Sadly though, the social, political, and economic narrative of schooling in the past has been grounded in a “soft eugenics” belief that while some children have the capacity to become whatever they choose to be in life, others do not. This plays out in the decisions that educators make, often based on decontextualized data and confirmation biases that stem from immersion in traditions of education that did the same to us. Even if lip service is given to words such as equity, accessibility, inclusivity, empathy, cultural responsiveness, and connected relationships, schooling today is still far more likely to support practices from the past that have created school cultures in which none ​of those words define who educators really are, no matter what they aspire to be.

Consider how the “habitable world” concept developed by Rosemarie Garland‐Thomson, Emory University researcher and professor, sits at the core of the philosophy of educators who developed and now sustain the structures and processes of schooling that impact young people such as Kolion (Garland‐Thomson 2017b). Garland‐Thomson views public, political, and organizational philosophy as representative of one of “two forms of world‐building, inclusive and eugenic” (Garland‐Thomson 2017a). Unfortunately, often it’s the soft educational eugenics philosophy that is most often expressed in practice, if not in words, across the nation’s schools rather than the creation of habitable worlds that are inclusive of all learners.

If we want our schools to be learning ​spaces that reveal the strengths of children to us, we have to create a bandwidth of opportunities that do so. That means making decisions differently, decisions driven from values that support equity, accessibility, inclusivity, empathy, cultural responsiveness, and connected relationships inside the ecosystem. Those are the words representative of habitable worlds, not words such as sort, select, remediate, suspend, or fail.

Source: Timeless Learning: How Imagination, Observation, and Zero-Based Thinking Change Schools (Kindle Locations 908-920, 929-938). Wiley. Kindle Edition.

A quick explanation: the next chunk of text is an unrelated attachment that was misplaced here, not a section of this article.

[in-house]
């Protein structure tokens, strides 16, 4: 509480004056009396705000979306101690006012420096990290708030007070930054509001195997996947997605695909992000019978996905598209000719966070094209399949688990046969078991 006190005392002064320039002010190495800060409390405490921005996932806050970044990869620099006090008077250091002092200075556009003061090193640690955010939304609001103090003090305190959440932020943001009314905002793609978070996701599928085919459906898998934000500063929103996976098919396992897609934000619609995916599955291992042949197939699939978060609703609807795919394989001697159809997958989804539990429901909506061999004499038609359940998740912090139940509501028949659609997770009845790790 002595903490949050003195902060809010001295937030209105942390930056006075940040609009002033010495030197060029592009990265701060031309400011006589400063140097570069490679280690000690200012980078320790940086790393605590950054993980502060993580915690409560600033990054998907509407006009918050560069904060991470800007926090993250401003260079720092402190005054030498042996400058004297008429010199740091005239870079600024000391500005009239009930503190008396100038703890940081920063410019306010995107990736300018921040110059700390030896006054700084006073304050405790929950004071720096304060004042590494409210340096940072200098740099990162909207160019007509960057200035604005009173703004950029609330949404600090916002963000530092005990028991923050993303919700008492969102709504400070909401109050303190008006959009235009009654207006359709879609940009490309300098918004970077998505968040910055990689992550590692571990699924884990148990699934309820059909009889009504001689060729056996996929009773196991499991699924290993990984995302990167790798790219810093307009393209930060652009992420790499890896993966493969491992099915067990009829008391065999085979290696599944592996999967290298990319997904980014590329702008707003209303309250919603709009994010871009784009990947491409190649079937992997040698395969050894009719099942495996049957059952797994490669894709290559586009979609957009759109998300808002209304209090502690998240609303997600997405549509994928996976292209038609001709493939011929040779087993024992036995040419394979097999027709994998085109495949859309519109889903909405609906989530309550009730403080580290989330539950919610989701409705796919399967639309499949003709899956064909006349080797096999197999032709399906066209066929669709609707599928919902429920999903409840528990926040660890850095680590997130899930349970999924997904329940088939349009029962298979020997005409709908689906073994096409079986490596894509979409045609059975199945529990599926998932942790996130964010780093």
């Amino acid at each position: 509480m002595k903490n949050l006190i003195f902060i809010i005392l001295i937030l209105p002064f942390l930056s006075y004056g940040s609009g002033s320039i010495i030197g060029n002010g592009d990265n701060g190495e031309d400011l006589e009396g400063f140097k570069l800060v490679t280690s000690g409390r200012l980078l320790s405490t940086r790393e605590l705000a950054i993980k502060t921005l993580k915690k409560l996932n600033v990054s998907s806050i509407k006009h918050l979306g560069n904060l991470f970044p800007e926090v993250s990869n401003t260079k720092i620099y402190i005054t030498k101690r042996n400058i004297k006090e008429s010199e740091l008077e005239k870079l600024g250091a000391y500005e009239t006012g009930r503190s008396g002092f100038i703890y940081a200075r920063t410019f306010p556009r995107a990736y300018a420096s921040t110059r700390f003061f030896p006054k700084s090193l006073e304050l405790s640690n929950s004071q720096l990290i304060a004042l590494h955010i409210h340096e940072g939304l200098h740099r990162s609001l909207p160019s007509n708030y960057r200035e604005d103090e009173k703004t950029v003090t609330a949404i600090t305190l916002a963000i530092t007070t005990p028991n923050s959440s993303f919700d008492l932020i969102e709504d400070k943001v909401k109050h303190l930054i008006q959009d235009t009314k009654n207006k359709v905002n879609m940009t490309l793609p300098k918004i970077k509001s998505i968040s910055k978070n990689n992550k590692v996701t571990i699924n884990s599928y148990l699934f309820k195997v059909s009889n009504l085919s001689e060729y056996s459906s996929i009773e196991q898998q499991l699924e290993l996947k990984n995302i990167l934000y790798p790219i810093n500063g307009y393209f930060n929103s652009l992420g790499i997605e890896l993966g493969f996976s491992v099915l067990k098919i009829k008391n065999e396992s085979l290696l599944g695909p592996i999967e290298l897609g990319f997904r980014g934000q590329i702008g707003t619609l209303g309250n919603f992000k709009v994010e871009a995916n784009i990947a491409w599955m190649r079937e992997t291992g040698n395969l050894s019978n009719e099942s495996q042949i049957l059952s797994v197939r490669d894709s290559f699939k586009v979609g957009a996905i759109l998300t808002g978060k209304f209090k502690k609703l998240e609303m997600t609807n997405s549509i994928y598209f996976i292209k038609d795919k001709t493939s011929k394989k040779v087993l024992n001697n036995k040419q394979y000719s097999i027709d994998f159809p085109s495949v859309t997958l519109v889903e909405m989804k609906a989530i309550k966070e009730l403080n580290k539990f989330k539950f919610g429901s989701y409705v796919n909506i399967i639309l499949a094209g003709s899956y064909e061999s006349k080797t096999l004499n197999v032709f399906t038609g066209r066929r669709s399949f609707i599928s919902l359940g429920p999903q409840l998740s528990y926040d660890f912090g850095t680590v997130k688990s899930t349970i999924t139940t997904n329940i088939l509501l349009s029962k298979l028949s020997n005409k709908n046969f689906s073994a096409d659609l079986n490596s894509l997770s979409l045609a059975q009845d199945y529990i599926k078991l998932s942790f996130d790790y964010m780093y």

How do we get from eugenic to inclusive world building in our schools? HRP has a recipe that very much aligns with Stimpunks philosophy and experience.

HRP has identified twenty systems, summarized within 4 values statements, that must be changed for a human-centric, equitable system that creates a better future for all.

Learning is rooted in purpose finding and community relevance.

  1. Map a Path to Purpose
  2. Learn Experientially
  3. Connect to the Community
  4. Promote Literacy
  5. Create Cross-Disciplinary Classrooms

Social justice is the cornerstone to educational success.

  1. Support a Reflective Space
  2. Demand Inclusive Spaces
  3. Authenticate Student Voice
  4. Adopt Critical Pedagogy
  5. Utilize Restorative Justice

Dehumanizing practices do not belong in schools.

  1. Radically Reduce Homework
  2. Build Strong Relationships
  3. Eliminate Grading
  4. Redefine Assessment and End Testing
  5. Reform Food Systems

Learners are respectful toward each other’s innate human worth.

  1. Self-Direct Learning
  2. Support and Elevate Teachers
  3. Stay Buzzword Free
  4. Cooperate, Don’t Force Competition
  5. Support Multi-Age Classrooms

Source: The Need

A school run on such a philosophy would include us Stimpunks like no school has yet.

Stimpunks shouldn’t have to start our own school to access the inclusive world building of human centric, contemporary, progressive education. For the “all means all” promise of public education to include us, we need allies working “against rules and excuses – to convert an institution to a progressive model of education”.

We’re working – against rules and excuses – to convert an institution to a progressive model of education grounded in an “all means all” philosophy when it comes to every child participating in rich, experiential learning.

Source: Timeless Learning: How Imagination, Observation, and Zero-Based Thinking Change Schools (Kindle Locations 1036-1052). Wiley. Kindle Edition.

Stimpunks is happy to support the Human Restoration Project and its vision of contemporary progressive education.

Unlearning Deficit Ideology and the Scornful Gaze

Briefly, deficit ideology is a worldview that explains and justifies outcome inequalities- standardized test scores or levels of educational attainment, for example-by pointing to supposed deficiencies within disenfranchised individuals and communities (Brandon, 2003; Valencia, 1997a; Weiner, 2003; Yosso, 2005). Simultaneously, and of equal importance, deficit ideology discounts sociopolitical context, such as the systemic conditions (racism, economic injustice, and so on) that grant some people greater social, political, and economic access, such as that to high-quality schooling, than others (Brandon, 2003; Dudley-Marling, 2007; Gorski, 2008a; Hamovitch, 1996). The function of deficit ideology, as I will describe in greater detail later, is to justify existing social conditions by identifying the problem of inequality as located within, rather than as pressing upon, disenfranchised communities so that efforts to redress inequalities focus on “fixing” disenfranchised people rather than the conditions which disenfranchise them (Weiner, 2003; Yosso, 2005).